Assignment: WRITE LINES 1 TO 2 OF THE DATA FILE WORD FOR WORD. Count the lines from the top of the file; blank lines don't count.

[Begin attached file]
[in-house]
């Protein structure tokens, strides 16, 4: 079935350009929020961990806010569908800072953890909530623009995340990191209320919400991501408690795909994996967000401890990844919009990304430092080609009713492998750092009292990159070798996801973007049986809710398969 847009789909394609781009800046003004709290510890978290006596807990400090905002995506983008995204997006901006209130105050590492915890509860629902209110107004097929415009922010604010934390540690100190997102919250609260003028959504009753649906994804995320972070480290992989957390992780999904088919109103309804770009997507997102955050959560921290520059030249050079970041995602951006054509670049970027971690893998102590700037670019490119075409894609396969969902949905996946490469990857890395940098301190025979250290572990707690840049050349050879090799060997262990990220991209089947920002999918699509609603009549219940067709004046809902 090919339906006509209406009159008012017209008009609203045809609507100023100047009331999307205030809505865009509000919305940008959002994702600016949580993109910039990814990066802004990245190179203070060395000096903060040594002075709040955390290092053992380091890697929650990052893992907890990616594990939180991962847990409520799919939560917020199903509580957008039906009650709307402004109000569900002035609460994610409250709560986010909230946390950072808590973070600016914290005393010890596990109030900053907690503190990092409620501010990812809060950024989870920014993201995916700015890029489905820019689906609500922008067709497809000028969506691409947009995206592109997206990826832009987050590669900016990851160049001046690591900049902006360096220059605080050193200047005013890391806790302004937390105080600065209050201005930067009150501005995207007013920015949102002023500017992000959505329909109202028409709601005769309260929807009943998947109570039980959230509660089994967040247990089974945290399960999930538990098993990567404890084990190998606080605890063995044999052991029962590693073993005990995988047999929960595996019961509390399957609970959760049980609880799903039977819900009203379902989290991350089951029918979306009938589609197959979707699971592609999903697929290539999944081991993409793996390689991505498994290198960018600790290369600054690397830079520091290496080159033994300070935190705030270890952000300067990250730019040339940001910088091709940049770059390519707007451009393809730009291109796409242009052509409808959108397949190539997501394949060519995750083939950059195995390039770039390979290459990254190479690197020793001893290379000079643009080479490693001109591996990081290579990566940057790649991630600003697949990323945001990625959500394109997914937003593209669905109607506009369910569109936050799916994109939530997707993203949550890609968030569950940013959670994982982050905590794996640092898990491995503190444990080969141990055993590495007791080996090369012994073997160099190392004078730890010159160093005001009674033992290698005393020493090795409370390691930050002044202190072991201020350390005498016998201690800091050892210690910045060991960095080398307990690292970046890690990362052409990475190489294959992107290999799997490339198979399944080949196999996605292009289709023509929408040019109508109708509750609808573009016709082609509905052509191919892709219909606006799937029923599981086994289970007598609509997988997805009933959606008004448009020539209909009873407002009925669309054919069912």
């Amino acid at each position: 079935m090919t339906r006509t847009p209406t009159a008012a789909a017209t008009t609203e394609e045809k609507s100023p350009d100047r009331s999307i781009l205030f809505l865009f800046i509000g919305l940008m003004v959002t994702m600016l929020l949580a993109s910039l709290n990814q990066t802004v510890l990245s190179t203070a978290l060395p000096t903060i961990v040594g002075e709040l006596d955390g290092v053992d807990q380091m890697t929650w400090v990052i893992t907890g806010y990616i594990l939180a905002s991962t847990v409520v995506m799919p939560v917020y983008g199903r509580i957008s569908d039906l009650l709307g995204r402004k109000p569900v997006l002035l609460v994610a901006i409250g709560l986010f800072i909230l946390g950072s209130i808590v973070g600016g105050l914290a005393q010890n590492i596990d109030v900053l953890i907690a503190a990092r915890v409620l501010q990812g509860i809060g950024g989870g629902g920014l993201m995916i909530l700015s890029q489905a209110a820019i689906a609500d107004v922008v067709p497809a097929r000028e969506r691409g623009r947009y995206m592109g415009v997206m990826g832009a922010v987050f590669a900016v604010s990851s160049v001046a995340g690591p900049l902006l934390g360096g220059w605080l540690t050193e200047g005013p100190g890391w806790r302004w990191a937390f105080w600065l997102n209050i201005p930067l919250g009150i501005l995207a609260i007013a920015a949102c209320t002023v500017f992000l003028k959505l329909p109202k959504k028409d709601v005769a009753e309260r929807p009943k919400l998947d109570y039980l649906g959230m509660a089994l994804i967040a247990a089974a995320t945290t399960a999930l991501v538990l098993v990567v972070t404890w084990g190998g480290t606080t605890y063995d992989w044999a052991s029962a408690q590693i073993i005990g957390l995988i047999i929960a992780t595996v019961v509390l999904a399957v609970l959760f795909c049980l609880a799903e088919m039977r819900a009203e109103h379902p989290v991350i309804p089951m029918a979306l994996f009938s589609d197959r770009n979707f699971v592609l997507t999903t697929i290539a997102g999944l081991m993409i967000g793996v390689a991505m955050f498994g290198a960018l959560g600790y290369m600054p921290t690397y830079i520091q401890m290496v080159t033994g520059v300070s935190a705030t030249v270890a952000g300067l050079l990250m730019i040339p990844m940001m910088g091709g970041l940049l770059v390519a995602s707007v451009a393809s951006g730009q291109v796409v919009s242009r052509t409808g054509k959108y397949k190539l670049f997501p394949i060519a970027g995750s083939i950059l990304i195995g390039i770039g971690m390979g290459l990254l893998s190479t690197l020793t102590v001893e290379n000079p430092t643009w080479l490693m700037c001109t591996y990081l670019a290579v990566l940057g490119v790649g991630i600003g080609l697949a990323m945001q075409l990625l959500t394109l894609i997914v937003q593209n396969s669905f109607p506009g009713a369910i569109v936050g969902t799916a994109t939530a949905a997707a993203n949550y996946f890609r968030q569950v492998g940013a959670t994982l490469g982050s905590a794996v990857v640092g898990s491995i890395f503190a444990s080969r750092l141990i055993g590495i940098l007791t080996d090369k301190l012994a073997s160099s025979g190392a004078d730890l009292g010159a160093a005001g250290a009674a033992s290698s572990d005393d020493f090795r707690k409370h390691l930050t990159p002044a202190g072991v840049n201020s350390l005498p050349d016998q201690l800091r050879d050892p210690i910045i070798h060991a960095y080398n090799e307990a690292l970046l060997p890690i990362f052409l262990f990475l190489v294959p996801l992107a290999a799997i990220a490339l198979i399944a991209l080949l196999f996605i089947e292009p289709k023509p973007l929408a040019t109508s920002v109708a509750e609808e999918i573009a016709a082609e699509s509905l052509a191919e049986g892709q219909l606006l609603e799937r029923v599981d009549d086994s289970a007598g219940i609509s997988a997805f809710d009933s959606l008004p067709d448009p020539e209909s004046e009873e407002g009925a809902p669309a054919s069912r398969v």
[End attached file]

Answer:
[in-house]
């Protein structure tokens, strides 16, 4: 079935350009929020961990806010569908800072953890909530623009995340990191209320919400991501408690795909994996967000401890990844919009990304430092080609009713492998750092009292990159070798996801973007049986809710398969 847009789909394609781009800046003004709290510890978290006596807990400090905002995506983008995204997006901006209130105050590492915890509860629902209110107004097929415009922010604010934390540690100190997102919250609260003028959504009753649906994804995320972070480290992989957390992780999904088919109103309804770009997507997102955050959560921290520059030249050079970041995602951006054509670049970027971690893998102590700037670019490119075409894609396969969902949905996946490469990857890395940098301190025979250290572990707690840049050349050879090799060997262990990220991209089947920002999918699509609603009549219940067709004046809902 090919339906006509209406009159008012017209008009609203045809609507100023100047009331999307205030809505865009509000919305940008959002994702600016949580993109910039990814990066802004990245190179203070060395000096903060040594002075709040955390290092053992380091890697929650990052893992907890990616594990939180991962847990409520799919939560917020199903509580957008039906009650709307402004109000569900002035609460994610409250709560986010909230946390950072808590973070600016914290005393010890596990109030900053907690503190990092409620501010990812809060950024989870920014993201995916700015890029489905820019689906609500922008067709497809000028969506691409947009995206592109997206990826832009987050590669900016990851160049001046690591900049902006360096220059605080050193200047005013890391806790302004937390105080600065209050201005930067009150501005995207007013920015949102002023500017992000959505329909109202028409709601005769309260929807009943998947109570039980959230509660089994967040247990089974945290399960999930538990098993990567404890084990190998606080605890063995044999052991029962590693073993005990995988047999929960595996019961509390399957609970959760049980609880799903039977819900009203379902989290991350089951029918979306009938589609197959979707699971592609999903697929290539999944081991993409793996390689991505498994290198960018600790290369600054690397830079520091290496080159033994300070935190705030270890952000300067990250730019040339940001910088091709940049770059390519707007451009393809730009291109796409242009052509409808959108397949190539997501394949060519995750083939950059195995390039770039390979290459990254190479690197020793001893290379000079643009080479490693001109591996990081290579990566940057790649991630600003697949990323945001990625959500394109997914937003593209669905109607506009369910569109936050799916994109939530997707993203949550890609968030569950940013959670994982982050905590794996640092898990491995503190444990080969141990055993590495007791080996090369012994073997160099190392004078730890010159160093005001009674033992290698005393020493090795409370390691930050002044202190072991201020350390005498016998201690800091050892210690910045060991960095080398307990690292970046890690990362052409990475190489294959992107290999799997490339198979399944080949196999996605292009289709023509929408040019109508109708509750609808573009016709082609509905052509191919892709219909606006799937029923599981086994289970007598609509997988997805009933959606008004448009020539209909009873407002009925669309054919069912």